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Professional Learning and Professional Learning Communities - Talking to Pupils about their mathematics

Created on 16 July 2009 by ncetm_administrator
Updated on 10 April 2013 by ncetm_administrator


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Talking to pupils about their mathematics and their learning

Talking to your learners and getting them to articulate their thinking can be very informative, often surprising and a rich source of ideas and issues to work on. As such it provides another excellent form of professional development.

Groups of three or four learners are usually best. Too many and some children don’t participate; too few and they may clam up and not say anything.

Most people find that half an hour is about the right length and you may feel that it is useful to record this to aid reflection and analysis afterwards.

Some suggested ways of working:


  • Be clear about what you want to get out of the discussion. Do you have a particular area of mathematics you want to explore in order to discover what they know and what misconceptions they have? Alternatively, are you interested in their views about mathematics, how best they learn, what sort of activities they like?
  • Plan your opening questions carefully, with other colleagues, if possible. Don’t make the questions too closed or encourage a “guess what’s in the teachers’ head” approach.

During the discussion:

  • Avoid making it seem like a test by stressing that you are interested in what they are thinking, what they understand and what their opinions are. Children respond best to this sort of discussion when they are asked to say what they know and when they are encouraged to make up their own mathematical examples to show what they can do and understand.
  • If you are asking them to do and talk about some mathematics it is often better to start with questions like “Tell me what you know about division?” and “Can you give me an example to show what you mean?” rather than just giving them a set of division questions to answer.
  • Your main task is to find out what the pupils are thinking. Ask follow-up questions which are designed to clarify for you what they are trying to say. Resist the temptation to teach!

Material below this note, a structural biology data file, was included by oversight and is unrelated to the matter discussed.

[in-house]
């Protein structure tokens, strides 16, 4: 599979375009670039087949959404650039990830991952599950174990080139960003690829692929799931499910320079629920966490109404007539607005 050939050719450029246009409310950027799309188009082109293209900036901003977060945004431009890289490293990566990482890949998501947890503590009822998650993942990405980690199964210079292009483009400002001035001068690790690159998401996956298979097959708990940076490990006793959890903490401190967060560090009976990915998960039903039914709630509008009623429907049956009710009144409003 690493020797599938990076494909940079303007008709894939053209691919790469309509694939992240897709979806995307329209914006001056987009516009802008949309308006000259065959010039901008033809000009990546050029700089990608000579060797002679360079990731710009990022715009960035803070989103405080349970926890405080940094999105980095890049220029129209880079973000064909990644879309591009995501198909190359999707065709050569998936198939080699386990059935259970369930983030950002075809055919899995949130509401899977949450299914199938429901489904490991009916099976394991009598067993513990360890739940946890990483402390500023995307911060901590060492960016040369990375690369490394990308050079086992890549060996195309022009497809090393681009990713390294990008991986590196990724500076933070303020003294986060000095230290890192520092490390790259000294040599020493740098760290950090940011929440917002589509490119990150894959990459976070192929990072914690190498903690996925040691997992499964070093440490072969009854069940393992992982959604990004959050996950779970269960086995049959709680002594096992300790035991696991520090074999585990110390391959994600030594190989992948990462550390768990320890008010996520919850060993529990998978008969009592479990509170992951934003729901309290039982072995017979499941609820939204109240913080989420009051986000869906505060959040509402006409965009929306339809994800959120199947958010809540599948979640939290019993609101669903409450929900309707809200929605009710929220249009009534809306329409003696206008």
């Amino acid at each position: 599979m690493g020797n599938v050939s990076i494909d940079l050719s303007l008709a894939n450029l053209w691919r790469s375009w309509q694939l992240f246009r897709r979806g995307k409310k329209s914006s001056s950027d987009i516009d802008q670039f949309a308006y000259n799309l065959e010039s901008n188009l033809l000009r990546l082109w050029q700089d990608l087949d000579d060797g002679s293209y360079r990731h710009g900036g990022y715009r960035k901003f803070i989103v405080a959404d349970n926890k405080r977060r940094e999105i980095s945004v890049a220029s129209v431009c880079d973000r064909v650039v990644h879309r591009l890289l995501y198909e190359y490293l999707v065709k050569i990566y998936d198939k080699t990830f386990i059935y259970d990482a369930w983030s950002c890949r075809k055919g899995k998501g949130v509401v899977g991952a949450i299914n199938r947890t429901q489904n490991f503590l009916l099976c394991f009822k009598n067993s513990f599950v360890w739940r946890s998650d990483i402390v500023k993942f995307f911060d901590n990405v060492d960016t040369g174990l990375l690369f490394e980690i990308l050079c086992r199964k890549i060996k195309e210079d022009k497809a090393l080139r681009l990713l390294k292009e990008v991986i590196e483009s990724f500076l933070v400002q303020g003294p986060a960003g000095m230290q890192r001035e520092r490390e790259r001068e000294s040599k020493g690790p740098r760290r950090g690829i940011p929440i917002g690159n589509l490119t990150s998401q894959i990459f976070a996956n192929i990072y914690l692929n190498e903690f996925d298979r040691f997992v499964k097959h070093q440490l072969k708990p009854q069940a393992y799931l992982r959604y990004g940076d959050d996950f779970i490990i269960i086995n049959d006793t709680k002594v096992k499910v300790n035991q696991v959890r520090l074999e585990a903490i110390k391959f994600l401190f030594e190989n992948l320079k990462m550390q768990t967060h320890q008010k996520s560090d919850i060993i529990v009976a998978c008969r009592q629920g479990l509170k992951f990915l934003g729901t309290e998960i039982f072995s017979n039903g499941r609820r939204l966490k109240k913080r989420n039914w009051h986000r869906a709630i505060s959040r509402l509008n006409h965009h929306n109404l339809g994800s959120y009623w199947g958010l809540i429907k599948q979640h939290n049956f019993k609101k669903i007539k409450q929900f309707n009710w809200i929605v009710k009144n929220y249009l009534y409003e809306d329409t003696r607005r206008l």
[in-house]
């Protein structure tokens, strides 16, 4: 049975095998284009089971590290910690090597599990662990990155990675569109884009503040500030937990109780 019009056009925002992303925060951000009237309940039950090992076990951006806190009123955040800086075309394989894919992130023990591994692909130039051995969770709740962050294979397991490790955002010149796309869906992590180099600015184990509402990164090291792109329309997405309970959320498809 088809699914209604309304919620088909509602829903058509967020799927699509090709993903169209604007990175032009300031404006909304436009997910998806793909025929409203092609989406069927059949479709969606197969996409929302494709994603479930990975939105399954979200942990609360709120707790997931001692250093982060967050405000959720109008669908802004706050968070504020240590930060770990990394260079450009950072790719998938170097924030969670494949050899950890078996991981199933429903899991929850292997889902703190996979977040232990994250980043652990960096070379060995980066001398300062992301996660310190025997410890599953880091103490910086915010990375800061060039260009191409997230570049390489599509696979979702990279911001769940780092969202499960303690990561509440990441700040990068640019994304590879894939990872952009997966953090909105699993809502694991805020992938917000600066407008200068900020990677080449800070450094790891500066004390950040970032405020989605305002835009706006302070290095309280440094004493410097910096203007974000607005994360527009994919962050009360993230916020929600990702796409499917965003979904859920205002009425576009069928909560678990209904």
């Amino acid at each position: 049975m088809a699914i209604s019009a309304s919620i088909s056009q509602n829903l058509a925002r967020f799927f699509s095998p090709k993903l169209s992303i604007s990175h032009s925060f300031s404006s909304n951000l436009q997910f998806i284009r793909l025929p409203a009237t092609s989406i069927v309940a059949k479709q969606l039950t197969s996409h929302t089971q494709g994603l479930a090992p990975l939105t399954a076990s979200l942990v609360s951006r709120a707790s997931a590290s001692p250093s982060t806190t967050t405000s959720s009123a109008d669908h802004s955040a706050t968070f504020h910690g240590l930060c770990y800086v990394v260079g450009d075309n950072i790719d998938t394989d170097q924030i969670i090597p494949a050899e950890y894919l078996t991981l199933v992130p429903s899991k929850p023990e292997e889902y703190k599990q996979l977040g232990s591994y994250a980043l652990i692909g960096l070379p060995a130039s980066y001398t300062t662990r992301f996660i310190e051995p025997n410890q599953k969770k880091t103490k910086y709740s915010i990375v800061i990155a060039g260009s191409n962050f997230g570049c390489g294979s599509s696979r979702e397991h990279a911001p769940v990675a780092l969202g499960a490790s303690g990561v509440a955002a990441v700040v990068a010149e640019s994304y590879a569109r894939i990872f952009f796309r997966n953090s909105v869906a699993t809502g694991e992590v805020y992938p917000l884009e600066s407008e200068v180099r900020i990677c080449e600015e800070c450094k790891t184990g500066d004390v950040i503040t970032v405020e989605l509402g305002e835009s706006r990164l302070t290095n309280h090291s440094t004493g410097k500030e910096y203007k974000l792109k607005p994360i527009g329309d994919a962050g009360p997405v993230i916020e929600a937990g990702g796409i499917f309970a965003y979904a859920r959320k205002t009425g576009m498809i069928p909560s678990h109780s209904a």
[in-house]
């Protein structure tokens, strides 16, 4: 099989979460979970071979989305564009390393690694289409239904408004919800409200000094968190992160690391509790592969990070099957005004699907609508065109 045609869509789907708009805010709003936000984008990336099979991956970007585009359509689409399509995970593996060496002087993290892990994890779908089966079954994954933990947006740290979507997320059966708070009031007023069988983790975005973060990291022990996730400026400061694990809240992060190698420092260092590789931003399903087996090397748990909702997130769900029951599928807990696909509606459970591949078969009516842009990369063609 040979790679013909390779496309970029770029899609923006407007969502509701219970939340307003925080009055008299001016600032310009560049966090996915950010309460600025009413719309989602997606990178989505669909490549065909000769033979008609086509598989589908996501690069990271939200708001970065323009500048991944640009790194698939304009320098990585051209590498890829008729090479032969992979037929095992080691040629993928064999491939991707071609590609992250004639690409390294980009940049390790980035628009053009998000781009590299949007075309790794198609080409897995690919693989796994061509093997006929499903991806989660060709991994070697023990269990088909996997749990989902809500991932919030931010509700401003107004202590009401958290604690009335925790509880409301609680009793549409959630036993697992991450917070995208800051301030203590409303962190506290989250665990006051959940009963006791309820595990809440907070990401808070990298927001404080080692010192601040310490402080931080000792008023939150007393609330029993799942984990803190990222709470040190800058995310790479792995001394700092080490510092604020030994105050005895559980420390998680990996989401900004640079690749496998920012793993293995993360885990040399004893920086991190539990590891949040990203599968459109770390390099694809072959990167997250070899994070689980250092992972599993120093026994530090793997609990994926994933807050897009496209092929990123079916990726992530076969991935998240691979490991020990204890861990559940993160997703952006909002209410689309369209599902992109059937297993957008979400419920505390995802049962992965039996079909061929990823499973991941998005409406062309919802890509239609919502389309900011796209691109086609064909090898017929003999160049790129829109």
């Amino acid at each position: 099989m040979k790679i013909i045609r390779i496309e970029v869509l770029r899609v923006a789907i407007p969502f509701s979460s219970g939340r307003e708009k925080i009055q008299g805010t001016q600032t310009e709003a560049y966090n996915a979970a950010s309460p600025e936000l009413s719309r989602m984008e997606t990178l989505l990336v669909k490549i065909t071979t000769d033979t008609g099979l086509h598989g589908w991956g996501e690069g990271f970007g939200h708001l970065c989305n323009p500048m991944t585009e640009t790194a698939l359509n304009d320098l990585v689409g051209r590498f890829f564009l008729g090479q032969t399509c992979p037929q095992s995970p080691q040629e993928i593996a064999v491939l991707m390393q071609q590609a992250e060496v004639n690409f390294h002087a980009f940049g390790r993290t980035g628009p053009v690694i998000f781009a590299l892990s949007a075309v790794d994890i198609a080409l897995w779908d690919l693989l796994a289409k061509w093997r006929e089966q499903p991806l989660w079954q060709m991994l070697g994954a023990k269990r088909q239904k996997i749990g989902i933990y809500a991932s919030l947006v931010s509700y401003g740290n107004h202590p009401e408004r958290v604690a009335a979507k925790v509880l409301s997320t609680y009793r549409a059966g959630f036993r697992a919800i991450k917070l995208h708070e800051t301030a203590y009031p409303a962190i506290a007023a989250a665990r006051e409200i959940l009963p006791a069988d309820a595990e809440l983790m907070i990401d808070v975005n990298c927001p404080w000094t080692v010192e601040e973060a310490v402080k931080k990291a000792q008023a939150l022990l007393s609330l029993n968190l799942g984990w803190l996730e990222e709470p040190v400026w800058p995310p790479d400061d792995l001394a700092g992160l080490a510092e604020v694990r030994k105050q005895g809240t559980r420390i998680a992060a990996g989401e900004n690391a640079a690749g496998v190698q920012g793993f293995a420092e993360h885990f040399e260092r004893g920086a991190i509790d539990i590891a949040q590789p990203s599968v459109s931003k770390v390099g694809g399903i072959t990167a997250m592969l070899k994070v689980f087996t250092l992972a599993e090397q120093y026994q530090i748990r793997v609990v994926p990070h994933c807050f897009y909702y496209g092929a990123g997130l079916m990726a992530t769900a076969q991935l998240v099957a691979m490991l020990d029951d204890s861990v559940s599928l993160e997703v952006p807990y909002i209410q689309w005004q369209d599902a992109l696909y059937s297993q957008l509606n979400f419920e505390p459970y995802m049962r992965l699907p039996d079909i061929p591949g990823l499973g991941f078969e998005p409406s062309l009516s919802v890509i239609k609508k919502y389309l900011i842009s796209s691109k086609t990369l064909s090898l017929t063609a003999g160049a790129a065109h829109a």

• Leave plenty of thinking time, don’t rush to cover lots of areas.
  • You may want to have suitable mathematical equipment available (e.g. a 100 square, Dienes’ apparatus, a number line, etc.) depending on the questions you are asking.


  • Discuss with colleagues what the significant aspects of the discussion were - using video/DVD or audio recording as an aid.
    In your discussion try to tease out what you are learning about;
    • The mathematics - what is easy or hard for the children?
    • How they like to learn and be taught mathematics;
    • What misconceptions the children have in relation to this area of mathematics;
    • What are the implications for your planning and teaching of mathematics?
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23 October 2013 15:17
I think that this is a great way of identifying any misconceptions and could be used as a starting point for discussion. What are the implications to your teaching/planning? Also I liked; Tell me what you know and now can you show me what you mean?
By linda3636
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23 October 2013 15:12
I have found this guidance really useful as I'm about to start an audit of teaching/learning of fractions and pupil conversations form a part of that. Looking at this though, I think it will be useful to share with the rest of the SLT as it's appropriate for areas of investigation other than maths.
By Hackett
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05 July 2012 13:27
If you are interested in this idea, you might like to look at this video (https://www.ncetm.org.uk/resources/imt_video) in which a secondary teacher probes students understanding about division.
By petegriffin
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